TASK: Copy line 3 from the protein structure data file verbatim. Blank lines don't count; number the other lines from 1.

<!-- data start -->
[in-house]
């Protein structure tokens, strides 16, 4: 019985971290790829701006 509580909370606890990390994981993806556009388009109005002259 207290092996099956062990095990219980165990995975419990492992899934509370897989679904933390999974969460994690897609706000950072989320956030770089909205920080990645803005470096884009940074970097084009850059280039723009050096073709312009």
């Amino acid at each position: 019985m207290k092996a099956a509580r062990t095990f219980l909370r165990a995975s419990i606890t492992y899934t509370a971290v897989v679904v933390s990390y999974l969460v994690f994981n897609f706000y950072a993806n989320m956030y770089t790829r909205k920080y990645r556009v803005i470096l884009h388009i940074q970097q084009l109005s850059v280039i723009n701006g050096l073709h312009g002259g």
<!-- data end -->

């Amino acid at each position: 019985m207290k092996a099956a509580r062990t095990f219980l909370r165990a995975s419990i606890t492992y899934t509370a971290v897989v679904v933390s990390y999974l969460v994690f994981n897609f706000y950072a993806n989320m956030y770089t790829r909205k920080y990645r556009v803005i470096l884009h388009i940074q970097q084009l109005s850059v280039i723009n701006g050096l073709h312009g002259g």